1. On the positive side: We have to live our lives by faith, not by sight.  Or in this case, not by hearing.  There is absolutely nothing different about the way my voice sounds to the outside world.  Nothing.  Unless I hold back or sing differently because I lack confidence.  Today we sang a beautiful rendition of The Majesty and Glory of Your Name.  I wanted to sing it from the bottom of my heart, but I was distracted by my voice and it wasn't easy.  So, how do you live your life?  Do you live it by how you feel and how you think you come across to others?  Or do you live it by faith in the One who gave you life, without worrying about how it "sounds" to other people?  As for me, I know which way I want to live.  And I know it doesn't always happen that way.
  2. On the other hand, sometimes I talk too much.  Sometimes I think my opinion is the only one that matters, and I want to make sure everyone hears it.  I can go on and on, without listening to what others are saying.  Yes, you could conclude that I like to hear myself talk.  What a relief it must be for others when my ears get stopped up, so that I no longer like to hear myself.  So, I have reached the conclusion that sometimes God will allow discomfort in our lives just so we will stop being so focused on ourselves and listen to the needs of others.
I hate this feeling!  It's no fun to continuously sound like I'm living inside an oil drum.  But maybe it's good.  When adversity enters my life, what should I do?  Should I keep on plugging away, confident that  God is still God and I can rest in that?  Yes.  Should I let it change parts of my life where maybe I've been too self-centered?  Again, yes.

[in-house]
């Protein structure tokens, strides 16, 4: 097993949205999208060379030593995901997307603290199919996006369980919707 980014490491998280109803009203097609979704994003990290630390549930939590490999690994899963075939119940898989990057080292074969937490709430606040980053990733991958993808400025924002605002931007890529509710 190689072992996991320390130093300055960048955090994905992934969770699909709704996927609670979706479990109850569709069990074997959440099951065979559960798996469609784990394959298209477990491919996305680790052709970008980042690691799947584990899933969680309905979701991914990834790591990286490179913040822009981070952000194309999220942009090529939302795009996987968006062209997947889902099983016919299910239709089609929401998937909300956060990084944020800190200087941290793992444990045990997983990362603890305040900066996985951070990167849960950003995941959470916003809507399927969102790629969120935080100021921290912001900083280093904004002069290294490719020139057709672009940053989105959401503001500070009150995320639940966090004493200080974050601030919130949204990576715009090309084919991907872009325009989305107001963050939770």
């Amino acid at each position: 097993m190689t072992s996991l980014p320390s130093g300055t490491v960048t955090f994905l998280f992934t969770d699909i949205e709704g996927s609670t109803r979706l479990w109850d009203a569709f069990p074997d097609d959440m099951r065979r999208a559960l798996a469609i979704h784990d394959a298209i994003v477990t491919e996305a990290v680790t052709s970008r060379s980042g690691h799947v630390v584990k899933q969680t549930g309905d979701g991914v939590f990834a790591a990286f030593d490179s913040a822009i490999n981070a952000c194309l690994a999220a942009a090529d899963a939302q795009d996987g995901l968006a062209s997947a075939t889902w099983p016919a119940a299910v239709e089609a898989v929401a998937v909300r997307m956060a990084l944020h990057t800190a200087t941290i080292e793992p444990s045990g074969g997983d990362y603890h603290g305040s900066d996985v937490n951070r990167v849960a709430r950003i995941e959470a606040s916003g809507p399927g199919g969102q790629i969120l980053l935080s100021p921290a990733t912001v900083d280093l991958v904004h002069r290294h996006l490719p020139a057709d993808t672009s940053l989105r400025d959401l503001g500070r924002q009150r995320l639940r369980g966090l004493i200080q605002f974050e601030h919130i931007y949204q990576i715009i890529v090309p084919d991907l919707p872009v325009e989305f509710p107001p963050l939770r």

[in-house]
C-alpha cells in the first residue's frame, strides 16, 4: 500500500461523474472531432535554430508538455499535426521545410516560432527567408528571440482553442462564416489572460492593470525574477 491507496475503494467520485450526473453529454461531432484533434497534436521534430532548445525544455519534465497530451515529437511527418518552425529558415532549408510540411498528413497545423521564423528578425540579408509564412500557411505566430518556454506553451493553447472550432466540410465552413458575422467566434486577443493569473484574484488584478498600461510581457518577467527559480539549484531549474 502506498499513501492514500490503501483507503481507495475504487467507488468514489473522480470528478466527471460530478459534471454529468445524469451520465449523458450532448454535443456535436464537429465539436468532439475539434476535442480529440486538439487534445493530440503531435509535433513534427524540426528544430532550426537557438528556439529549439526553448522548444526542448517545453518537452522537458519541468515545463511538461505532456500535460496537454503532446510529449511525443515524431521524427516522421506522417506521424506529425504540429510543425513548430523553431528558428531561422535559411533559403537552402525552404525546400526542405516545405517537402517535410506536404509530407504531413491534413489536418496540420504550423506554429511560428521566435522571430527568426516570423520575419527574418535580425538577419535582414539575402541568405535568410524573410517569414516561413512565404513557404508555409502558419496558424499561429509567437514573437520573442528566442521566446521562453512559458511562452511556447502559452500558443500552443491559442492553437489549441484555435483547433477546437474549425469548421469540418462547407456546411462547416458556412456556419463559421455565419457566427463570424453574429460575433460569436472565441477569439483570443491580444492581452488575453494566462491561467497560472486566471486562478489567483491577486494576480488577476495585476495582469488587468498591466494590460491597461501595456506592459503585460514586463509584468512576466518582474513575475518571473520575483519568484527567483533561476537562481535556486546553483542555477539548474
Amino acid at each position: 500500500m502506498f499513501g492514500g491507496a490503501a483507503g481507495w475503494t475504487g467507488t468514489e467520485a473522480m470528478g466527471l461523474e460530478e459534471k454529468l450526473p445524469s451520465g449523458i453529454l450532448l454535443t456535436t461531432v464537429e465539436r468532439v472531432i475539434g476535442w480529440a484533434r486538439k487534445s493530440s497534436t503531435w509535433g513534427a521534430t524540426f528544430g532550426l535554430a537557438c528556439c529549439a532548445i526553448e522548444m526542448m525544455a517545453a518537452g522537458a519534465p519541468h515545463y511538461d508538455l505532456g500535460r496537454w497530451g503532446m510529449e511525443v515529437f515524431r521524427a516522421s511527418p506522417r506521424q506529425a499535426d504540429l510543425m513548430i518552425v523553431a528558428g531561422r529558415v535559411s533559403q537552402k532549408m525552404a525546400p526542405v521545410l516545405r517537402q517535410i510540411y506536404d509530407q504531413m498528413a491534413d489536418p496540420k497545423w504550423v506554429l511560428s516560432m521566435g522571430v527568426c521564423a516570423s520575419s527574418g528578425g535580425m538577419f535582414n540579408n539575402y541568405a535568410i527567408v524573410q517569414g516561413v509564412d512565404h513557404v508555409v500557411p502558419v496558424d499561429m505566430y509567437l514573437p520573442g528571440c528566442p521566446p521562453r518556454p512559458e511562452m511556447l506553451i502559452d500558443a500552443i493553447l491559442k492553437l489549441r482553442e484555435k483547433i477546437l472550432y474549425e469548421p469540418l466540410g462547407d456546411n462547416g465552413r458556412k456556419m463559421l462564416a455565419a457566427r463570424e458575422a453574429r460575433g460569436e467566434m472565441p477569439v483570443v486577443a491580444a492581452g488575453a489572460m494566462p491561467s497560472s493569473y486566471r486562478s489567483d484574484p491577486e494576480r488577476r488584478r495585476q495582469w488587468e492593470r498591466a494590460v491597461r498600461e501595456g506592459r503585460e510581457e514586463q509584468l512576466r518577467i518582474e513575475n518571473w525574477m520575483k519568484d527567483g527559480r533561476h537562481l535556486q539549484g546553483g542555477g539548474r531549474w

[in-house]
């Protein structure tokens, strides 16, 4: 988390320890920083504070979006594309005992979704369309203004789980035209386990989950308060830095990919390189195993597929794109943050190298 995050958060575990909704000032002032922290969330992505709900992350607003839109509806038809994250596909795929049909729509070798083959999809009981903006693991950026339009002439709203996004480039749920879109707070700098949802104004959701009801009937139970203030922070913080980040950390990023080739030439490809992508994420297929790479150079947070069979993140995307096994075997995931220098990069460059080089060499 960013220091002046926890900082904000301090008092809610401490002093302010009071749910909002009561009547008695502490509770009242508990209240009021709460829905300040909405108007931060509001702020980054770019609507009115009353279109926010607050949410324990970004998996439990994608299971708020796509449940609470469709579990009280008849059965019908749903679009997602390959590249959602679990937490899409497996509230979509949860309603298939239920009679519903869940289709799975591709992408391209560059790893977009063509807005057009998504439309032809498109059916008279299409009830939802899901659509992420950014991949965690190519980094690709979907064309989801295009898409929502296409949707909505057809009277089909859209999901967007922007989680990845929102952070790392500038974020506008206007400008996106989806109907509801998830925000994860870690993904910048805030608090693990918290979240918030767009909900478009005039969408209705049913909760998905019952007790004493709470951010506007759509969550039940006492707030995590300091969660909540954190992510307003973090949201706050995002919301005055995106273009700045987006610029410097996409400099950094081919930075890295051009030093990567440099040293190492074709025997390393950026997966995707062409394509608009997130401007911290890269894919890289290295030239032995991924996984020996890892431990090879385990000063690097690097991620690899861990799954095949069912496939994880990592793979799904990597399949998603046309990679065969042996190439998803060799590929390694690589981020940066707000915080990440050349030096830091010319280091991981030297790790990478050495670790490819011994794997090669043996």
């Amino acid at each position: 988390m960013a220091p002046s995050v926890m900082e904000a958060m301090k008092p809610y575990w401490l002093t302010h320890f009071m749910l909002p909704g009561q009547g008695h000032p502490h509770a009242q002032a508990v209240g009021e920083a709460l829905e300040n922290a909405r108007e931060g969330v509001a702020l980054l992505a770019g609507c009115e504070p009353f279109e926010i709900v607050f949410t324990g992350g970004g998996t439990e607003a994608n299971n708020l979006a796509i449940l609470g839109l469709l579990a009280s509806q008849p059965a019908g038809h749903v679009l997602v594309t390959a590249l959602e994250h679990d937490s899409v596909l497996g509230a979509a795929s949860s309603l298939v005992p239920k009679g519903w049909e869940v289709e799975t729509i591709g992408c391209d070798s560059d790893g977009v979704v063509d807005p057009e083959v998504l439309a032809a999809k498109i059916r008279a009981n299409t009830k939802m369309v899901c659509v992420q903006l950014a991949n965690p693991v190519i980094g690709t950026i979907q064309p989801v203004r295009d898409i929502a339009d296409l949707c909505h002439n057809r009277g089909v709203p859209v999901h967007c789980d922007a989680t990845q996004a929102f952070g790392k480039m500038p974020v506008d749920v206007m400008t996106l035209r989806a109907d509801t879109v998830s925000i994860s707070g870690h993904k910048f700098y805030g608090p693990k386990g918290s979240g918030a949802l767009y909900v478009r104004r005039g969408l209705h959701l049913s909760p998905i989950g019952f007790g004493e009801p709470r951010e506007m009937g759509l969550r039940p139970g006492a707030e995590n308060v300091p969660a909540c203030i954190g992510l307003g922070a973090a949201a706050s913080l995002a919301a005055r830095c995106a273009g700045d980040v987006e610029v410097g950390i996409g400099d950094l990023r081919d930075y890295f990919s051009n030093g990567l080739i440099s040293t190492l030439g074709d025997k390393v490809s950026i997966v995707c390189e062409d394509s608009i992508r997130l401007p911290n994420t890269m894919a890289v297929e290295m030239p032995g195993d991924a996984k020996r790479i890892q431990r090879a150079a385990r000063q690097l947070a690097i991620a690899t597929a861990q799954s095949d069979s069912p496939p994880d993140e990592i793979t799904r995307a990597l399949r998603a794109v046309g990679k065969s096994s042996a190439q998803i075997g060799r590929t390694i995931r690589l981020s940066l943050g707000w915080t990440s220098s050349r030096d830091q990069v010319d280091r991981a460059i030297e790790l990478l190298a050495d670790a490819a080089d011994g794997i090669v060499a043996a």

Both: Ignore it...and let it change me.

I love paradoxes.

Wednesday, November 17, 2010

Music tonight

If you've never heard Drew and Ellie Holcomb perform, you have missed a major treat.  I heard them first when they were the featured musicians at YoungLife camp.  I was hooked, and I go see them any time they're near.  Here's a sample of their music from YouTube:

Awesome, aren't they?  Well, thanks to my friend Tommy for letting me know they were playing at Huntingdon College tonight.  I went, and was not disappointed.

You really oughta check out their website (http://www.drewholcomb.com) to see about getting some of their music, and also see if their Christmas tour is coming near you.  It starts Dec 1 in Raleigh and ends Dec 18 in Nashville.

Speaking of Christmas, I'll leave you a video of my favorite version of this holiday song...enjoy:

Tuesday, November 16, 2010

A tradition renewed

It was a cold night in Minnesota, January of 2008.  I was there to go ice fishing (of all things), invited by friends up there that I work with.  It was very, very cold -- about 10 degrees below zero -- and there was lots of snow.

So on Friday night while I was there, I got a call from some friends.  Turns out it was snowing at home.  In Montgomery!  For the first time in years.  So I left the south to see snow, and there it was in my back yard.

But that's not what this blog is about.  It's about what my friends were doing when they called me.  You see, a small group of friends who had met as YoungLife leaders had begun getting together on a regular basis at my house.  We would eat Thai or Indian food.  We'd talk about life, our ministry together, and fun stuff.  And, as a group that loves good stories, we would watch a couple of favorite TV shows together.

At the time we were watching a couple of shows, Heroes and 24, as a group.  But on that cold night, we were caught up as a group, and they were snowed in, and they were looking for something new.  Enter the greatest show in the history of television.  That's right...LOST.

At the time, the show had not begun its 4th season, and my friends had not ever seen an episode.  So...the phone call.  I discovered that cold Friday night that my friends were at my house, without me, watching my DVD of the pilot episode.  I was thrilled, because you always want to share your passions with those you're close to.  And this definitely qualified.

Well, it's too late to make this long story short, but my friends became as addicted to this amazing drama as I was.  I had the most fun watching the DVDs with them, and watching them enjoy it was almost as cool as the show itself.  We had long discussions about what stuff meant.  But as great as that was, what really, really was awesome was a tradition of getting together with friends and sharing life.